Sauer SL5 Waterfowl Fred Bear Camo

By Randy Wakeman

The Sauer SL5 is imported into the United States by Blaser Group, currently headed by industry veteran and international Man of Mystery Jason Evans. The Sauer name has changed hands countless times over the years, as has the named manufacturer of this 3-1/2 chambered inertia gun, Breda. This shotgun is essentially the Breda B3.5SM.

According to Mr. Evans, it is an established partnership of Breda and JP Sauer. The original 2015-2016 Sauer SL5 Select shotgun began as a project between Blaser/Sauer engineering and product management combined with Breda’s proven action and Italian production. “Breda does fully engineer and produce all steel/aluminum components as well as Deep Drilling barrels for all Sauer models. Only polymer and wood components are sourced from trusted existing Italian suppliers.”

It is unclear to me if Breda currently has a manufacturing facility of their own: I've never so much as seen a picture of it, if it currently exists. Breda, maker of machine guns for WWII, was at one time ahead of their time. Breda had 3 inch magnum 12 gauge and 20 gauge long recoil models before Browning did. The Breda long recoil shotguns were not only well made, but they featured a two piece receiver, tool-less disassembly, and interchangeable chokes. All of this was available in the 1950s, long before anyone else. Breda has also been through several buyouts and has had relationships with several other gun manufacturers. I owned a Beretta 303 20 gauge that had a Breda receiver. I've been told that Beretta-Benelli makes the barrels for Breda currently, but personally I don't know either way.

This Sauer SL5 Waterfowl Fred Bear Camo 26 inch barrel model is clearly a duck and goose gun, for it weighs in at a hefty 7 lbs. 13 oz. The trigger is on the heavy side, breaking at 5.5 pounds, but it isn't as problematic on this shotgun as it would be on a lighter shotgun. The SL5 come with five extended choke tubes and is generally very well finished. The only blemish I found was a rough patch of camo film on the bottom of the barrel, which is covered by the forearm when the gun is assembled. It isn't a deal-breaker, but I expected better.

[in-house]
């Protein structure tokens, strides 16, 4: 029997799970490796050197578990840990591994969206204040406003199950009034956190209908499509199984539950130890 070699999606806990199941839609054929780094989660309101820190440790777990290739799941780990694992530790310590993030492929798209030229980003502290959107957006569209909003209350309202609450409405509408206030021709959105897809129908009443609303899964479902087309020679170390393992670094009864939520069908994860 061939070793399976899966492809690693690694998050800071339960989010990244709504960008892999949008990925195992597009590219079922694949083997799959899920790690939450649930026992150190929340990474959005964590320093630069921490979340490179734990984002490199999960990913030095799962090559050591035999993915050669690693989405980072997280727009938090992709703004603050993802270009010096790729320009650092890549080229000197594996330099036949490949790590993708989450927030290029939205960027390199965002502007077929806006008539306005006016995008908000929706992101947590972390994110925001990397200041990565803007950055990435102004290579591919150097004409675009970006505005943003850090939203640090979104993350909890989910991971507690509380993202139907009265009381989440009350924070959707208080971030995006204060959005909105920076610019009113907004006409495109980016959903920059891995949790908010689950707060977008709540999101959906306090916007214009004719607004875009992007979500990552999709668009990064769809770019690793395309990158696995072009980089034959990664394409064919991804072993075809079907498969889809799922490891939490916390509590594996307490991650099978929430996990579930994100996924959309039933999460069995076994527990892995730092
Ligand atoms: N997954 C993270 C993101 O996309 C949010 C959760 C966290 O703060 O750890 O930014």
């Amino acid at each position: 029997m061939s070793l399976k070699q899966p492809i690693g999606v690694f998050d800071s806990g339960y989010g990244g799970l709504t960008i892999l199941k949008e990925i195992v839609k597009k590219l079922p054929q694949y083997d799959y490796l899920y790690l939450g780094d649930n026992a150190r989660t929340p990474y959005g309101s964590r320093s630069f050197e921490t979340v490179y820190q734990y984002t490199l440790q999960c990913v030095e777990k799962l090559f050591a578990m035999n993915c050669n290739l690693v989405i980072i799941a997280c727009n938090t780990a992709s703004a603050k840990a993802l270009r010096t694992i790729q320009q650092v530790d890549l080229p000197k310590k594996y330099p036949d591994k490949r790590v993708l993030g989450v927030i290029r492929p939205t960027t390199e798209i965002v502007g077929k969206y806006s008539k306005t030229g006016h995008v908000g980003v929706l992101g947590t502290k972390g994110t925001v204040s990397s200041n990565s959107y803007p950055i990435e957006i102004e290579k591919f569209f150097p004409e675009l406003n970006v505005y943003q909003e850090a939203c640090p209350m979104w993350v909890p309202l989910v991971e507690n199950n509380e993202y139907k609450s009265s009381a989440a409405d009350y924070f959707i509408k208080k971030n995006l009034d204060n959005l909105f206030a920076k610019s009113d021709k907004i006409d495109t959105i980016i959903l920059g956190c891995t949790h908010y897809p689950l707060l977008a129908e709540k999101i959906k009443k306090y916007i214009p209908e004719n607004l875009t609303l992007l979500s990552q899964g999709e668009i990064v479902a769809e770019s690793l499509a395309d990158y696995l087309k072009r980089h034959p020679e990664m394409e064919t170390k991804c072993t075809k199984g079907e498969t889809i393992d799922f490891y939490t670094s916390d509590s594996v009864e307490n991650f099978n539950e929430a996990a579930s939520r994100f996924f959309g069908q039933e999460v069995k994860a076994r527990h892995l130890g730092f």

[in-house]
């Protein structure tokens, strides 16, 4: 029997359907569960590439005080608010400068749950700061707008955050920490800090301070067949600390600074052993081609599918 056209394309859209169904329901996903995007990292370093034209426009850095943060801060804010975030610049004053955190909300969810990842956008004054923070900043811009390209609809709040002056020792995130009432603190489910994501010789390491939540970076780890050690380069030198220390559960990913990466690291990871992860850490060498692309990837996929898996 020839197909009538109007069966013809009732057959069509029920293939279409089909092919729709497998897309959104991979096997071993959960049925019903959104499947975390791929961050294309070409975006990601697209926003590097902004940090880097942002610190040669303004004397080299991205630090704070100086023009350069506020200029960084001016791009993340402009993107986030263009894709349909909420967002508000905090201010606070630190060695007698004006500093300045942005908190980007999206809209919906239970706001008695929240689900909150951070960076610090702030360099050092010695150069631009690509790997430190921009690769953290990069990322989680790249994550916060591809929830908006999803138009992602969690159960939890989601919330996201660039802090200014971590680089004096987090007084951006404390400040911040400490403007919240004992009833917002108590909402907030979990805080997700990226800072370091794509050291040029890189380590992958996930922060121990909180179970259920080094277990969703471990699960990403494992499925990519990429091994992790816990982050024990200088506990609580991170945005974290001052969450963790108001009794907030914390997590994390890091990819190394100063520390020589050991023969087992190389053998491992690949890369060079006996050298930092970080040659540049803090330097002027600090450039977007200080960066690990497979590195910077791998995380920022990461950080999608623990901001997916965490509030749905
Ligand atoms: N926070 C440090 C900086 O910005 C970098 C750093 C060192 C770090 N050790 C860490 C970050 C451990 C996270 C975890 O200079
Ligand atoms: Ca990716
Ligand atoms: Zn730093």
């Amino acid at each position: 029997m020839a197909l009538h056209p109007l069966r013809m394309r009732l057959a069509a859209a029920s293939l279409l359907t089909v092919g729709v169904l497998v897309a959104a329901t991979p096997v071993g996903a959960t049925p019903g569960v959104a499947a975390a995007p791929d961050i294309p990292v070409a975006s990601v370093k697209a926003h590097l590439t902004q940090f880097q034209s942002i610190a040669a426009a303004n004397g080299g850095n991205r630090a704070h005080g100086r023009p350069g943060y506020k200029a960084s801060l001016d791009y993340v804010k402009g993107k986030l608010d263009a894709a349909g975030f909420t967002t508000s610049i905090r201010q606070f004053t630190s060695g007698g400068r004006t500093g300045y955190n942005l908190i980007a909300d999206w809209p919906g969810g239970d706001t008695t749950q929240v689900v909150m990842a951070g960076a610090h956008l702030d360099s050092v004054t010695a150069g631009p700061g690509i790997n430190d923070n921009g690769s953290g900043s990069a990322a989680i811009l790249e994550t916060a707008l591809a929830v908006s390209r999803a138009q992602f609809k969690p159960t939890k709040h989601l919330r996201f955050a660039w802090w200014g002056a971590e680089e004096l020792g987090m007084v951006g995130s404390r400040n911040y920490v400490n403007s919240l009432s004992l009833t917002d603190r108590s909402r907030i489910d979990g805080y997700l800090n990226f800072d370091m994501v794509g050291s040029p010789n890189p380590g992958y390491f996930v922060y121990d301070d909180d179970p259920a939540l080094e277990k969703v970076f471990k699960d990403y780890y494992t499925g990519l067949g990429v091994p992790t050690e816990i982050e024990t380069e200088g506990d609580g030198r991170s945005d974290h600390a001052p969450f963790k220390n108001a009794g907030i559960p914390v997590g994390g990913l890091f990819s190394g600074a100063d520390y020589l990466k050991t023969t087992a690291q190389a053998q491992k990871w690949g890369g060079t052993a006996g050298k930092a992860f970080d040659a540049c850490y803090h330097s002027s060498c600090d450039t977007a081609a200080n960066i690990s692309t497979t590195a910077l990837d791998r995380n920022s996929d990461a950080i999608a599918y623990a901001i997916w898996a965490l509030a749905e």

The gun has a stepped rib and a rubber comb insert, both of which I like, and a solid recoil pad which is better than many, but not quite as generous as I would expect on a 3-1/2 chambered 12 gauge. The charging handle and bolt release are super-sized, but the cross-bolt safety is truly dinky as shown above. It works well enough, but it is tiny-- too small for gloved or partially frozen hands.

This 3-1/2 inch 12 gauge cycles 1-1/8 oz. 1200 fps loads with no issues, something that several 3-1/2 chambered guns struggle with. The SL5 is very, very easy to load. Also, the SL5 is beautifully balanced and shoots to point of aim. It is softer shooting than most inertia guns, likely due to its 8 pound plus loaded weight. Sauer USA gives the SL5 a ten year warranty. This specific model has a $1679 MSRP with street prices running about $1500 and change.

This shotgun is what I'd call excellent. In fact, if it was not for the ridiculously small safety, I'd call it outstandingly good. I'm perhaps easily puzzled, but to have a super-sized charging handle, over-sized bolt release, yet still retain this dinky safety is a head-scratcher. It makes no sense to me at all. If the safety is dealt with, it would be an ideal duck blind or goose pit shotgun.

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